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Is there a way for a program to invoke another program in python?

Let me explain my problem:

  1. I am building an application (program 1) , I am also writing a debugger to catch exceptions (program 2) in program 1 { a typical try : except: } block of code . Now I want to release program 2 so that for any application like prog 1 , prog 2 can handle exceptions ( making my work easier) . I just want prog 1 to use a simple piece of code like:

    import prog2
    
  2. My confusion stems from the fact as how can I do something like this , how can I invoke prog 2 in prog 1, ie it should function as all the code in prog 1 should run in the {try: (prog 1) , except:} prog 2 try block.

Any pointers on how I can do this or a direction to start would we very much appreciated.

Note: I am using python 2.7 and IDLE as my developer tool.

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How does this make your work easier? If you catch the wrong exceptions, you can have very funny bugs which are difficult to track. –  mgilson Oct 19 '12 at 18:15
1  
Also, if the code in prog2 are properly organized into functions, you can just import prog2 and then try: prog2.run(); except ... –  mgilson Oct 19 '12 at 18:17
    
as in I just want to develop prog 2 as an internal tool for anyone in my dept to use . I dnt expect to catch all kind of exceptions but to minimize some of the ones that have been haunting most of s –  anu bhaisab Oct 19 '12 at 18:18
    
@mgilson I want people who dev prog 1 not get involved with prog 2 but just use it as a tool , ie just invoke it –  anu bhaisab Oct 19 '12 at 18:19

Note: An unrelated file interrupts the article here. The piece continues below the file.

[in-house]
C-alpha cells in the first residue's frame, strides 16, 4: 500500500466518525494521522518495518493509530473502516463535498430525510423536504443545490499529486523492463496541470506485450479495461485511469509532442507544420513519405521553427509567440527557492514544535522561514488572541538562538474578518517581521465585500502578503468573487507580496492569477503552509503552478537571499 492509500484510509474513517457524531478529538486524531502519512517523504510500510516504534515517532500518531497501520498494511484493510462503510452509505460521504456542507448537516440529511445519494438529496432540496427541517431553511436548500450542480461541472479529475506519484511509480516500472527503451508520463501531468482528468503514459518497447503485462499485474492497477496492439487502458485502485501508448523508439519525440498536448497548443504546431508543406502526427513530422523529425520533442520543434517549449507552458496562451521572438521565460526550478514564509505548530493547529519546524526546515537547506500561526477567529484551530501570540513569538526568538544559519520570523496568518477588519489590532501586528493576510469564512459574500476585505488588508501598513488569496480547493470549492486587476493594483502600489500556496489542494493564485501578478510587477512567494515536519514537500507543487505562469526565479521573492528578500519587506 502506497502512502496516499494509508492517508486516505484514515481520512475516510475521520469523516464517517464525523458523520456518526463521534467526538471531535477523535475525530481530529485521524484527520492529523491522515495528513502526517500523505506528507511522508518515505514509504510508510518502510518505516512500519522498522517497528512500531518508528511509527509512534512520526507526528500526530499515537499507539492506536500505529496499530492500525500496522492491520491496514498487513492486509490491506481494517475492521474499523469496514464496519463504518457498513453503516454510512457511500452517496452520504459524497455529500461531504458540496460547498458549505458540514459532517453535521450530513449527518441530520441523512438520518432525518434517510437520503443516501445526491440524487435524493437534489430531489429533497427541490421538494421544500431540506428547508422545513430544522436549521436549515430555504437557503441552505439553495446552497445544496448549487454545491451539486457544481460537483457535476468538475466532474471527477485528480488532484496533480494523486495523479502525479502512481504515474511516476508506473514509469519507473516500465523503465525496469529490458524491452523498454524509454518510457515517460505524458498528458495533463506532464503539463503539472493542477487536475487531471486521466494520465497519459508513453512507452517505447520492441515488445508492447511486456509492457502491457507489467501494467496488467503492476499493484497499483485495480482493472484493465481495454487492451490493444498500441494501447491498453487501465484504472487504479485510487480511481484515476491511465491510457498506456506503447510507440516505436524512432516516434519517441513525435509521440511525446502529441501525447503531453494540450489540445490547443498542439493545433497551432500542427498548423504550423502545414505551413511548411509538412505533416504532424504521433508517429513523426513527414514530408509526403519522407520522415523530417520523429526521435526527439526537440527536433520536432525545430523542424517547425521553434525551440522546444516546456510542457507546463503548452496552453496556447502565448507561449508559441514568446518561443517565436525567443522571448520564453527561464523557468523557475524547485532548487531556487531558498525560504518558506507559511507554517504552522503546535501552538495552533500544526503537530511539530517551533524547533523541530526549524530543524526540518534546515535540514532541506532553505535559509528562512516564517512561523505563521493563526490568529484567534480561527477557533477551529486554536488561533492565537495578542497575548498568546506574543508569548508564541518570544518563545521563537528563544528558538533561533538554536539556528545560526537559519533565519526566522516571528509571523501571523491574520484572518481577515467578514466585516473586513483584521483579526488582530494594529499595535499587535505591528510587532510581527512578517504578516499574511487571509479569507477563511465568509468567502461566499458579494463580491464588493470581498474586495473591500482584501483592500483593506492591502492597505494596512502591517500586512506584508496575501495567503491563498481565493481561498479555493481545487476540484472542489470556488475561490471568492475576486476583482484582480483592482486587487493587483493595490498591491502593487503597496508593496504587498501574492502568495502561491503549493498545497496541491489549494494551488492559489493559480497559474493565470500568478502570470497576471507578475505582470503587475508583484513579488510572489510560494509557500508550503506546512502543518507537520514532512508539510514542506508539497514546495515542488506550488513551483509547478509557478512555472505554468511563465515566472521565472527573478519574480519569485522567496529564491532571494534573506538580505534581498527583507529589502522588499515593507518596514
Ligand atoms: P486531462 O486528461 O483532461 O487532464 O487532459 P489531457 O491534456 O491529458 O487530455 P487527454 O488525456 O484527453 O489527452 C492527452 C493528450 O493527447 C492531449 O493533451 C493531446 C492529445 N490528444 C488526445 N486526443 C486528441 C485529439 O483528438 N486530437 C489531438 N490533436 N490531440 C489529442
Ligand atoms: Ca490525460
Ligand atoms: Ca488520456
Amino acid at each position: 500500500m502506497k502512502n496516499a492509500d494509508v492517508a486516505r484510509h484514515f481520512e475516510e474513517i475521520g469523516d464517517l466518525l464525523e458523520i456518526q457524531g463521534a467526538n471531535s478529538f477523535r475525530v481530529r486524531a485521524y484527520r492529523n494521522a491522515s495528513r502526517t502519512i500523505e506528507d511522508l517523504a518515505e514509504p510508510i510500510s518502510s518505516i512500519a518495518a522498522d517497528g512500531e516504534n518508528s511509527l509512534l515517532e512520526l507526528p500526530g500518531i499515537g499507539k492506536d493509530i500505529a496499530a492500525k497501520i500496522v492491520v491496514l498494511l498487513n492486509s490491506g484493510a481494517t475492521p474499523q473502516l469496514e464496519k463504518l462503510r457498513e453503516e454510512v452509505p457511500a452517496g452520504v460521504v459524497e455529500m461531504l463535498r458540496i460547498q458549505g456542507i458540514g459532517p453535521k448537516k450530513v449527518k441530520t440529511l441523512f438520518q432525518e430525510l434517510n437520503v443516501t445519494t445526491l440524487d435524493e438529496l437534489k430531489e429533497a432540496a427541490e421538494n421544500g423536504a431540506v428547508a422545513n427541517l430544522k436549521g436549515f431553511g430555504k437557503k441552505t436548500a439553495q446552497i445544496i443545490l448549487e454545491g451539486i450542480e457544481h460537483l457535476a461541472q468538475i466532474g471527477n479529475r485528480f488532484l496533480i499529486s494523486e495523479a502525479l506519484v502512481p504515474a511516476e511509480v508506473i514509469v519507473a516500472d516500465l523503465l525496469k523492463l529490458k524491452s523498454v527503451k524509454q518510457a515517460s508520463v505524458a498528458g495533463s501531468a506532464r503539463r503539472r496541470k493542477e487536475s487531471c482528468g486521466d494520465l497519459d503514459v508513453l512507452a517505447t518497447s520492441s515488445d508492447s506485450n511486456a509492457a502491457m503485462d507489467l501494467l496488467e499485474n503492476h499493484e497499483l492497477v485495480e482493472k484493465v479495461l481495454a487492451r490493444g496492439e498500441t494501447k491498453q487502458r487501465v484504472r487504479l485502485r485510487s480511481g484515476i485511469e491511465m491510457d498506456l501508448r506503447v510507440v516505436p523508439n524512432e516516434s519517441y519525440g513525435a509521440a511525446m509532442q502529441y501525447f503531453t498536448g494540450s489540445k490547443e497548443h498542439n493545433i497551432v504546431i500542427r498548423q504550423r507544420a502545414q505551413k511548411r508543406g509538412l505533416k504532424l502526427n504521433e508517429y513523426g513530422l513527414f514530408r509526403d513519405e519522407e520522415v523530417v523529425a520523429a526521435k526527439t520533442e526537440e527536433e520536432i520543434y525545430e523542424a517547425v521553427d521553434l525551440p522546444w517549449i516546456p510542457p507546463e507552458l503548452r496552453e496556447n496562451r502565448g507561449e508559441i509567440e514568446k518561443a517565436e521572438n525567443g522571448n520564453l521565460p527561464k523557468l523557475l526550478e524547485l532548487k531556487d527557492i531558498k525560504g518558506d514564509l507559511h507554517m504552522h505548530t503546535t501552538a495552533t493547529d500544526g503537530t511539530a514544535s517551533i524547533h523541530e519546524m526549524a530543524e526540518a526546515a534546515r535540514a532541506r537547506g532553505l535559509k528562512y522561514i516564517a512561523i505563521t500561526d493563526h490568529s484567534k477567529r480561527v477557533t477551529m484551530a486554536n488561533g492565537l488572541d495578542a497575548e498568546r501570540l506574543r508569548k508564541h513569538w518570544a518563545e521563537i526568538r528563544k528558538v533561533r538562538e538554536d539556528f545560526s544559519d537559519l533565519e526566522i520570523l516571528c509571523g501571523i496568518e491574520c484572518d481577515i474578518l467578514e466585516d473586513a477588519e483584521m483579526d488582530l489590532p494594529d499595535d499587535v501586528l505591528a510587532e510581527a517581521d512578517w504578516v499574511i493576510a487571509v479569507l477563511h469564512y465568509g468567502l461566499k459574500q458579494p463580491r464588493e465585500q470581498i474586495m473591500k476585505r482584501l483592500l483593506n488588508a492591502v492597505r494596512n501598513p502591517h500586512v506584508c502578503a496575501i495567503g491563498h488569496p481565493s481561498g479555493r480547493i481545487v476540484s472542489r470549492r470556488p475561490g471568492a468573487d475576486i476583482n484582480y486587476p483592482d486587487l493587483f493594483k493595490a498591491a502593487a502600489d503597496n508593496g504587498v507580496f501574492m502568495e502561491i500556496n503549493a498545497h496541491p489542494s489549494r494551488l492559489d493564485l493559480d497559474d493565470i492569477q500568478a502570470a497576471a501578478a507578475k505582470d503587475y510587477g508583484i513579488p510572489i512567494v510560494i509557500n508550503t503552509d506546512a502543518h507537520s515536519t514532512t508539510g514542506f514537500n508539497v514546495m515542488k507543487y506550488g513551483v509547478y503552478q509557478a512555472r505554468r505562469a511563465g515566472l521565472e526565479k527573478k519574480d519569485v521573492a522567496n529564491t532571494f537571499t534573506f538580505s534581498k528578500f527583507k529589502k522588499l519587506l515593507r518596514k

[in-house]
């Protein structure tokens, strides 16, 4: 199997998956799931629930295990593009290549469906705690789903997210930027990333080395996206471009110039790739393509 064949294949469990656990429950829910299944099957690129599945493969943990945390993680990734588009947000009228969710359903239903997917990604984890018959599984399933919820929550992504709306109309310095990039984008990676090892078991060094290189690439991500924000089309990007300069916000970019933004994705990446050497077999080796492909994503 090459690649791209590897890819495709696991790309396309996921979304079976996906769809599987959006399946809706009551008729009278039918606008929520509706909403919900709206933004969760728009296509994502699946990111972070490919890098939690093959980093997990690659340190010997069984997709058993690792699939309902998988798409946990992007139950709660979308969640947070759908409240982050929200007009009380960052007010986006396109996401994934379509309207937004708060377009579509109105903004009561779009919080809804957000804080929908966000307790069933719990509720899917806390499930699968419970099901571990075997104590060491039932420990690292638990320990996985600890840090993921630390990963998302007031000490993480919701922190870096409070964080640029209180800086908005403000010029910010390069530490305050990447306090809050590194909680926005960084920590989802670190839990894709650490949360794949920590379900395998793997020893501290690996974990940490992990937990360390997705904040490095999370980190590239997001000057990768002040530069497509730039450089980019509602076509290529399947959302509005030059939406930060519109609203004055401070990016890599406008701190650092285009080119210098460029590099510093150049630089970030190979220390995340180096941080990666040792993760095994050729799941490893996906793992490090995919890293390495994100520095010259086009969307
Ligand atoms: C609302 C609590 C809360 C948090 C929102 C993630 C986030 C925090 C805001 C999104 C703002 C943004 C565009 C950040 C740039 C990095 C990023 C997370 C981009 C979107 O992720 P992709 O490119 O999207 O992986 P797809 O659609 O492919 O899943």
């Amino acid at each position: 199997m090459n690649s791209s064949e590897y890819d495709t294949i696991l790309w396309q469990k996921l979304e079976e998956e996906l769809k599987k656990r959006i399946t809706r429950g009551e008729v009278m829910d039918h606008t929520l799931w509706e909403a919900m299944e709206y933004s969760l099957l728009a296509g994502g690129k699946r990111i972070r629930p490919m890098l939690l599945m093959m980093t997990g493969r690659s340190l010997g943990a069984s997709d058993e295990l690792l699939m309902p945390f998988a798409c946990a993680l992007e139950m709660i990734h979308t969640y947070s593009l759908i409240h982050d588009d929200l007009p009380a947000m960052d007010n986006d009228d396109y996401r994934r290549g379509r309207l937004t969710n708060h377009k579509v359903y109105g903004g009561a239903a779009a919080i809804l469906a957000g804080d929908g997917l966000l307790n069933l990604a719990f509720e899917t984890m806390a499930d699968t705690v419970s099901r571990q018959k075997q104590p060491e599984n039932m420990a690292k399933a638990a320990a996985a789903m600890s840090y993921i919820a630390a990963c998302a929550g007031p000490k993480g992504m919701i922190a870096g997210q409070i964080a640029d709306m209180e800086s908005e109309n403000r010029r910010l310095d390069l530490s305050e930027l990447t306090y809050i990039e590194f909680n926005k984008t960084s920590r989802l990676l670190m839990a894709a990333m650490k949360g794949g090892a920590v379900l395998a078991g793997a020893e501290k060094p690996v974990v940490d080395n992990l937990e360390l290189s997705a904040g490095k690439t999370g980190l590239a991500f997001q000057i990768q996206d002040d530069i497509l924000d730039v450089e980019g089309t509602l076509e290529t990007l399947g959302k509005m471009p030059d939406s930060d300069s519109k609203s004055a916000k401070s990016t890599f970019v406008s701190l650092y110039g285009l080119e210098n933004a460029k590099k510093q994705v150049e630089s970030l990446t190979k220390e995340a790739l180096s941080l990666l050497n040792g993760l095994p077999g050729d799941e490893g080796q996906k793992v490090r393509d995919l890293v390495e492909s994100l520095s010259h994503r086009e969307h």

I guess the question is, How to you expect to handle an exception that you know nothing about? What do you plan on doing with it? –  mgilson Oct 19 '12 at 18:32
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2 Answers

tried execfile() yet? Read up on it on how to execute another script from your script.

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I think you need to think about classes instead of scripts.

What about this?

class MyClass:
    def __init__(self, t):
        self.property = t
        self.catchBugs()

    def catchBugs(self):
        message = self.property
        try:
            assert message == 'hello'
        except AssertionError:
            print "String doesn't match expected input"


a = MyClass('hell') # prints 'String doesn't match expected input'

UPDATE

I guess you have something like this in your directory:

  • program1.py (main program)
  • program2.py (debugger)
  • __init__.py

Program1

from program2 import BugCatcher

class MainClass:    
   def __init__(self, a):       
      self.property = a


obj = MainClass('hell') 
bugs = BugCatcher(obj)

Program2

class BugCatcher(object):
    def __init__(self, obj):
        self.obj = obj
        self.catchBugs()

    def catchBugs(self):
        obj = self.obj
        try:
            assert obj.property == 'hello'
        except AssertionError:
            print 'Error'

Here we are passing the whole object of your program1 to the BugCatcher object of program2. Then we access some property of that object to verify that it's what we expect.

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Thank you for your answer , I did think of this approach but it does not address the fact that people may have their own prog 1's and manipulating prog 2 for each does not maintain uniformity in detection –  anu bhaisab Oct 19 '12 at 18:30
    
Uhm, program 2 is the debugger, right? If so, then you can incorporate program 2 into program 1. Or do you want to keep program 2 separate so it can be used in other programs? –  Robert Smith Oct 19 '12 at 18:34
    
I want to keep prog 2 separate so as it can be used in other programs too ( kinda like a in house tool for my team) –  anu bhaisab Oct 19 '12 at 18:41
    
Ok, read my update. –  Robert Smith Oct 19 '12 at 19:14
    
Thank you for the excellent explanation !!! , I will try it out and let you know what happens –  anu bhaisab Oct 19 '12 at 20:06
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